Joel Suderman is the 2013 Continuation Award winner for the Marion County Conserva?tion District for the soil building and erosion control work he has done over the years on about 700 acres of his land that was considered highly erodible.
Suderman said the family production on the land shared with wife Dawn goes back to his father?s purchase of it in 1937.
He has established 8.42 acres of grassed waterways, 30,953 feet of terraces and several acres of field buffers of native grass with forbs designated for quail and other wildlife.
The plantings with grasses such as big bluestem, little bluestem, gamma grass and others are also designed to provide food seeds and cover for a variety of birds and insects.
Some of his Conservation Reserve Program land goes back to 1985-86, he said.
Suderman said his cover crops vary according to what the next cash crop will be, whether wheat, corn or soybeans. The crop could be sudan grass, millet, turnips, one of several clovers, or a special type of large red radish that can send down roots 4 feet deep.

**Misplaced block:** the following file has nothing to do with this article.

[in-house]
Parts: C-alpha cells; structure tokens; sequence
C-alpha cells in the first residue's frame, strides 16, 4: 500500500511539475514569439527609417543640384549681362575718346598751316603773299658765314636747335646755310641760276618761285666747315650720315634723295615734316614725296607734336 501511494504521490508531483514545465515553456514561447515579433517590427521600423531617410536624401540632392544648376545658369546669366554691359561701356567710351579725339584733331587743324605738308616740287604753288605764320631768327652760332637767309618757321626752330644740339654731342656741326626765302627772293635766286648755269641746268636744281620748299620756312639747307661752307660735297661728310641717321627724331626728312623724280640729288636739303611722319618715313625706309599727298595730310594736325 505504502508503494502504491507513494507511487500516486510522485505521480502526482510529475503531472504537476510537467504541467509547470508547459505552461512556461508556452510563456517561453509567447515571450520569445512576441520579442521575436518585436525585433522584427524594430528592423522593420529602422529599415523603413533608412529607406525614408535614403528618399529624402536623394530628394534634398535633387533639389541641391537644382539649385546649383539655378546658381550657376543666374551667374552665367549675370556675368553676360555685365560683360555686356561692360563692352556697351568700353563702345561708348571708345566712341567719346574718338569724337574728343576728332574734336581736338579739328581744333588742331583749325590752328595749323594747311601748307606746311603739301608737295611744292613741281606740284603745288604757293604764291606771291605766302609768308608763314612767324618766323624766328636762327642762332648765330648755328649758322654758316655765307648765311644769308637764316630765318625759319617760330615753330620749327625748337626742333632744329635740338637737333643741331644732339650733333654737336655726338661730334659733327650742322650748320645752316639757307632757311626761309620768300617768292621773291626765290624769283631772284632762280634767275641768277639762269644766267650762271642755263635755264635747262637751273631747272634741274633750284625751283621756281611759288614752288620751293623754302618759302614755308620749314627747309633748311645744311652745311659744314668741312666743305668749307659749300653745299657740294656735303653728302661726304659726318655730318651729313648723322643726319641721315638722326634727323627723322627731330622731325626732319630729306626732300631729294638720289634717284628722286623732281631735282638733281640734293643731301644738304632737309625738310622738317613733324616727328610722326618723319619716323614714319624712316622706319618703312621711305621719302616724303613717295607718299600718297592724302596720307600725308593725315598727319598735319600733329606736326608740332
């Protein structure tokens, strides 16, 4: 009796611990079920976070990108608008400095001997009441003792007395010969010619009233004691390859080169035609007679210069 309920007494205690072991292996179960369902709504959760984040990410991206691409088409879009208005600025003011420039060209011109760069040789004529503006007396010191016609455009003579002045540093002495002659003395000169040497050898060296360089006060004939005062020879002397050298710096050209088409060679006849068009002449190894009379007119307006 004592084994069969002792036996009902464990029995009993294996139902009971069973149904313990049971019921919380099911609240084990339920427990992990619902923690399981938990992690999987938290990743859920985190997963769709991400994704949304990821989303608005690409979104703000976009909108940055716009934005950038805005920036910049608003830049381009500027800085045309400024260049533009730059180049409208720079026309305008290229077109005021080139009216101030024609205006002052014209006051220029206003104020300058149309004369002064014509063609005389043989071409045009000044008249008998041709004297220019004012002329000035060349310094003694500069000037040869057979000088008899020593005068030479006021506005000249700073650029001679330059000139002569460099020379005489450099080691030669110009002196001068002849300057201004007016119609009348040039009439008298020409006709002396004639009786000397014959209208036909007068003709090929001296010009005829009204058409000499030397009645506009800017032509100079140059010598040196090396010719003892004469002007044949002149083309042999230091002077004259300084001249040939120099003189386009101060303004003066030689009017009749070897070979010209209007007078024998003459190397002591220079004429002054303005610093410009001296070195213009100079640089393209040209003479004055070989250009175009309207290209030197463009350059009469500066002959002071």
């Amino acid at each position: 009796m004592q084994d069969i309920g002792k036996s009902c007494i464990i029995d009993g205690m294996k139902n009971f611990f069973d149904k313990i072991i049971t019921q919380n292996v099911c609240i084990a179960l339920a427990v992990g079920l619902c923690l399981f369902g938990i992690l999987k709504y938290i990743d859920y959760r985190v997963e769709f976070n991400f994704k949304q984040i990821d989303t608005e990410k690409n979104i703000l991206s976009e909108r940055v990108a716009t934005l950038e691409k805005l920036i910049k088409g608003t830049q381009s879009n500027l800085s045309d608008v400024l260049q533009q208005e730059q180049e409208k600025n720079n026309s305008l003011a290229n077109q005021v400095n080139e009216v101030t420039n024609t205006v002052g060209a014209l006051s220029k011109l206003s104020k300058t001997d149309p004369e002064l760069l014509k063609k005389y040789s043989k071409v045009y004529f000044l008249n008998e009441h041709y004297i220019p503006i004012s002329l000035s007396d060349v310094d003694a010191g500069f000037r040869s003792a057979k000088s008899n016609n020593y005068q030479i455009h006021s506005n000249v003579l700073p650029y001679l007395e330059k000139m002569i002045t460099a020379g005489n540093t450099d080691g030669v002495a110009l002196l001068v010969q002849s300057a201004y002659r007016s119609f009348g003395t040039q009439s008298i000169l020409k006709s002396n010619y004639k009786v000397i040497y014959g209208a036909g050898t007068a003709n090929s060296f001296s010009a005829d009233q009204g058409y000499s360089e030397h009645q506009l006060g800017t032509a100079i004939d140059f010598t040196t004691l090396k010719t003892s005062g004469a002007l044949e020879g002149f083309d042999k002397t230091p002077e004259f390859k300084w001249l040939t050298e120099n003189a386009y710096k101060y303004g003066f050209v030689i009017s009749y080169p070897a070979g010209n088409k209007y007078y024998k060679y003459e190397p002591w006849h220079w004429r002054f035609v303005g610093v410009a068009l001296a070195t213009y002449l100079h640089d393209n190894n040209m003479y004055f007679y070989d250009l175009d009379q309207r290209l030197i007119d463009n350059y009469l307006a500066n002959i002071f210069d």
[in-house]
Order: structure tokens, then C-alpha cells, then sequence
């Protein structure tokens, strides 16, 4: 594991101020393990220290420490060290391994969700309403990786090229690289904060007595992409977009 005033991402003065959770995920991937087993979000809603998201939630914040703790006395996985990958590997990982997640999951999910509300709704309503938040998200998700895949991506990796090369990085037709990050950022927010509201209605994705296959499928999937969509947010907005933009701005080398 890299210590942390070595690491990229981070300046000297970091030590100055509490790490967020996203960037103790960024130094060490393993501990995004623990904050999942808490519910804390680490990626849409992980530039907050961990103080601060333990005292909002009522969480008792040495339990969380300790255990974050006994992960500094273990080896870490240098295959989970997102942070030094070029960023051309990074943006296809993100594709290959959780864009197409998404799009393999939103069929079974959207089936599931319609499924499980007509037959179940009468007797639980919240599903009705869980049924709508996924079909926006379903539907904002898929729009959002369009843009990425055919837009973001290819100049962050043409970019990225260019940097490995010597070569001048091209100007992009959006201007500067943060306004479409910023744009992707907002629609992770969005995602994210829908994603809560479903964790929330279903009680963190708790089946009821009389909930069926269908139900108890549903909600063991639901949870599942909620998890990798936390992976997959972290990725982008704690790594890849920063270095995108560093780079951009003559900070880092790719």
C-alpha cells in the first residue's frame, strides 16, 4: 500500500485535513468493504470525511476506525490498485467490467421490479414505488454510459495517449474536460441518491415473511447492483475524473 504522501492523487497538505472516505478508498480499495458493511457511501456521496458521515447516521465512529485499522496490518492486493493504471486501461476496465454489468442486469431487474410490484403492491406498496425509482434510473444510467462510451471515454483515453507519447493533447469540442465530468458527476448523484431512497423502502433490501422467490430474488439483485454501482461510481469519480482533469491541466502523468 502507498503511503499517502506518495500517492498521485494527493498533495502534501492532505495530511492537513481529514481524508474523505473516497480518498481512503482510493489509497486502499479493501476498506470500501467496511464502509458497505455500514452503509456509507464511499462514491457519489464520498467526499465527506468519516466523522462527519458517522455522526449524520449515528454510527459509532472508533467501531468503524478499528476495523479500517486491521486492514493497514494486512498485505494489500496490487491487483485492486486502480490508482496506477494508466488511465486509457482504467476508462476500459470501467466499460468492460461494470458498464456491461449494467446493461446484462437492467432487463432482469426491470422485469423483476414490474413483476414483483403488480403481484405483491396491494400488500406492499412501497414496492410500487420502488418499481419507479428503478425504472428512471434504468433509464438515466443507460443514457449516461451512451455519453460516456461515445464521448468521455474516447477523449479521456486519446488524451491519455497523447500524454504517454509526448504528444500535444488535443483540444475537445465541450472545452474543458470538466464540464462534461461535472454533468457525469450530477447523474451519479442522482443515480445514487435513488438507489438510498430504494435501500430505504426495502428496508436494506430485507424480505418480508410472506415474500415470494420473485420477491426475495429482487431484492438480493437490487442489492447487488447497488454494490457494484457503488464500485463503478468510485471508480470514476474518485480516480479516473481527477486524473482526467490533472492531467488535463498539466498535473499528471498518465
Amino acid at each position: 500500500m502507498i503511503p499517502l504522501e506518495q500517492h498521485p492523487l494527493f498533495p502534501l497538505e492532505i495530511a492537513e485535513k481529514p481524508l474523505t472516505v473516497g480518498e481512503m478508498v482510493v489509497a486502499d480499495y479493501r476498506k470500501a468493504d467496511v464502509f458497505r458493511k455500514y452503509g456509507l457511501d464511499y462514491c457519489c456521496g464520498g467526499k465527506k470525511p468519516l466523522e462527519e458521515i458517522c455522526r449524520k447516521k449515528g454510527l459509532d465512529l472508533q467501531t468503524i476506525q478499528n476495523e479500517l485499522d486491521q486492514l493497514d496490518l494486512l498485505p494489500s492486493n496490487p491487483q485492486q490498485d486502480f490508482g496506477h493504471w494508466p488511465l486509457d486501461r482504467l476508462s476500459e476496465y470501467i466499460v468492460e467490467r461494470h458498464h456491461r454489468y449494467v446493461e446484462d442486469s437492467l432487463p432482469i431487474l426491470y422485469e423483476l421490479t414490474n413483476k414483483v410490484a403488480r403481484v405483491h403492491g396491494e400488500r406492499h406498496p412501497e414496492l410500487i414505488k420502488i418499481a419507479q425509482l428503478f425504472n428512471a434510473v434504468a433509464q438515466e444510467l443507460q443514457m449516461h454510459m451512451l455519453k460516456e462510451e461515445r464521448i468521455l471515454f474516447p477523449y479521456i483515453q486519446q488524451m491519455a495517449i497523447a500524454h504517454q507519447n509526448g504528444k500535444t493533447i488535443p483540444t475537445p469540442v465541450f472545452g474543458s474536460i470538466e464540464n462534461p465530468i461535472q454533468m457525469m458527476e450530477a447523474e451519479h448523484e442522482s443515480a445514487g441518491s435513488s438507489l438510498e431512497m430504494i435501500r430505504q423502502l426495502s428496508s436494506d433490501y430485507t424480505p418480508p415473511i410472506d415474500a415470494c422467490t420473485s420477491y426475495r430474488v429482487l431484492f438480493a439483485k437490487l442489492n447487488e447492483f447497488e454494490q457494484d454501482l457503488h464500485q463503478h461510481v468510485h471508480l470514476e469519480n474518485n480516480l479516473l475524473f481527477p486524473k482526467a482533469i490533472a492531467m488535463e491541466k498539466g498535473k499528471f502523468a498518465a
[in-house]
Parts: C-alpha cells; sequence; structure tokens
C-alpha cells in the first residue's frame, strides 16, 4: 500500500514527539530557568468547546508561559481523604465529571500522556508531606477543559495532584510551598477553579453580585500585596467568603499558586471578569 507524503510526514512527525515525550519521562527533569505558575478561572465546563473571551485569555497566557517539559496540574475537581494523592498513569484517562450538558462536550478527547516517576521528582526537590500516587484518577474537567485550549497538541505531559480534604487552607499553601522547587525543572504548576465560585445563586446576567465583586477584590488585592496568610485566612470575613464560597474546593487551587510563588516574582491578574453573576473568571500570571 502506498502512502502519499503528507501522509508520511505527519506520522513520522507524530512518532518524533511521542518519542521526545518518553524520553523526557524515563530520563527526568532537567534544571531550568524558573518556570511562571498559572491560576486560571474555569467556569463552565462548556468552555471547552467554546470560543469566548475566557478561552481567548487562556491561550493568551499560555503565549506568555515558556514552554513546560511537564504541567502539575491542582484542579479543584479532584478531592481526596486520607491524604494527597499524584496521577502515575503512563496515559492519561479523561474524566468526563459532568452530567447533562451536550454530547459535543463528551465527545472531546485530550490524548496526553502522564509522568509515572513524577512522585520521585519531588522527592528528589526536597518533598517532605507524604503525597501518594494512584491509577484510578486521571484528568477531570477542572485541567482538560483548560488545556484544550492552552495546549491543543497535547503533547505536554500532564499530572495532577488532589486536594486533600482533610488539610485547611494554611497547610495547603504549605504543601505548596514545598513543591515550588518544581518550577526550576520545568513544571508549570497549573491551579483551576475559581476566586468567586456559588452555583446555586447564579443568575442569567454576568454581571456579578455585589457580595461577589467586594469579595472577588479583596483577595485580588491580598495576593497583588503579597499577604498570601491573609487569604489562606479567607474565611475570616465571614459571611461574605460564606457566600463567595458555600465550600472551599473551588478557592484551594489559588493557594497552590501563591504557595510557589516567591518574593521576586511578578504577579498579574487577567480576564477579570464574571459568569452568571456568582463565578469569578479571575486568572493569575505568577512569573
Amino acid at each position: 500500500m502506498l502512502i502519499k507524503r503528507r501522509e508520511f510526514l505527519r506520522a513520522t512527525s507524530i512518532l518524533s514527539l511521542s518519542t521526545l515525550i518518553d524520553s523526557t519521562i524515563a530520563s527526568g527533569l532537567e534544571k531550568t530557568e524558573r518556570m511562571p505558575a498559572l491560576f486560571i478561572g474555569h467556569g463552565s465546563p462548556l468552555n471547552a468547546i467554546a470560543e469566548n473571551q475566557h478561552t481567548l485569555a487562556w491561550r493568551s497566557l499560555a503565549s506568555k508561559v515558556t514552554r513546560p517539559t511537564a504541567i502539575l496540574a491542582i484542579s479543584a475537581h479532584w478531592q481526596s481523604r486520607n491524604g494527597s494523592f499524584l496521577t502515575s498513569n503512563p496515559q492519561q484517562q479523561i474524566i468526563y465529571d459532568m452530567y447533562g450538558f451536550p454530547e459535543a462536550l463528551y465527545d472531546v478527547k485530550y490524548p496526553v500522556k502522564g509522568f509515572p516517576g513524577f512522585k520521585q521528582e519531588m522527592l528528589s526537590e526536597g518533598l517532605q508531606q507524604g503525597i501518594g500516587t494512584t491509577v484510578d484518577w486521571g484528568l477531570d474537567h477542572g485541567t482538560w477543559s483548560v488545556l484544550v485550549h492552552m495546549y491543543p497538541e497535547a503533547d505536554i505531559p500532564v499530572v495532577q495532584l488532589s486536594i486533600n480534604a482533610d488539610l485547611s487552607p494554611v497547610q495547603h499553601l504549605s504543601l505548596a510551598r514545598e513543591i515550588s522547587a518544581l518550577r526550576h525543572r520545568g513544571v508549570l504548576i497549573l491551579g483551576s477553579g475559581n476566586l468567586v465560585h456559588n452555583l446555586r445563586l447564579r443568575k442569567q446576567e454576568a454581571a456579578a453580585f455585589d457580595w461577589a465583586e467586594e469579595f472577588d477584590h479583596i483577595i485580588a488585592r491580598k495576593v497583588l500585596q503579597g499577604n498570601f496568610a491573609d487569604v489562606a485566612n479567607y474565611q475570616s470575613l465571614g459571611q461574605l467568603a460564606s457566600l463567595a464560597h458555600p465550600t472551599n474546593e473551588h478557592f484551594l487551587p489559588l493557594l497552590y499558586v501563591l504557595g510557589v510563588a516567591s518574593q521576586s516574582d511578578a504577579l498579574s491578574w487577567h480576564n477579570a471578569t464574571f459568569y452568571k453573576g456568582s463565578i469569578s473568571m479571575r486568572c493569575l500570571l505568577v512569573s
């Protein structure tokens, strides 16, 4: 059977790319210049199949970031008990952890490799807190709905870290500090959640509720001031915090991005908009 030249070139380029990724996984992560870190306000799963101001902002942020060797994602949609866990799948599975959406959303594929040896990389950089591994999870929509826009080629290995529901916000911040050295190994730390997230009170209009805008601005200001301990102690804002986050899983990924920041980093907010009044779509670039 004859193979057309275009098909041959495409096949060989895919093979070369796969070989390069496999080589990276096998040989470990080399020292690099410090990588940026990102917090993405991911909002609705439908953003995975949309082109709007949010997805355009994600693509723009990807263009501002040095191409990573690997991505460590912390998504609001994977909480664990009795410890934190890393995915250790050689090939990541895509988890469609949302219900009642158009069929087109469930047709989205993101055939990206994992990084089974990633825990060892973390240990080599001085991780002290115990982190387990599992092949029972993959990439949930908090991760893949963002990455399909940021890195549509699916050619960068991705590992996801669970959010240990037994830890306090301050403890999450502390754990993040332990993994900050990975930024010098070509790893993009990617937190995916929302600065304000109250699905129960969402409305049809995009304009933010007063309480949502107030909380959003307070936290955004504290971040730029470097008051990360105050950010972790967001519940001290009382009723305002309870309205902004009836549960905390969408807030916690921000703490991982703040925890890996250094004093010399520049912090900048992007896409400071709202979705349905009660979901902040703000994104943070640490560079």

His farm plan also includes some acreage being part of a conservation security program that allows some grazing with a cow herd.
Suderman finds that growing a variety of cover crops helps in building a variety of residues to enhance soil organic matter with high populations of earth worms and other organisms.
He feels his use of no-till farming, with its build-up of crop residues, further enhances the top-soil-building biological activity in his ground.
He uses Roundup, or a generic form of it, and other herbicides with it to curtail resistance buildup while preserving soil life.
Suderman said he quit burning wheat stubble 15 or 20 years ago because working up the stubble helps hold the soil in place during big rains, and then holds moisture to enhance the growth of other crops.
Suderman has also served as treasurer on the MCCD board for three years.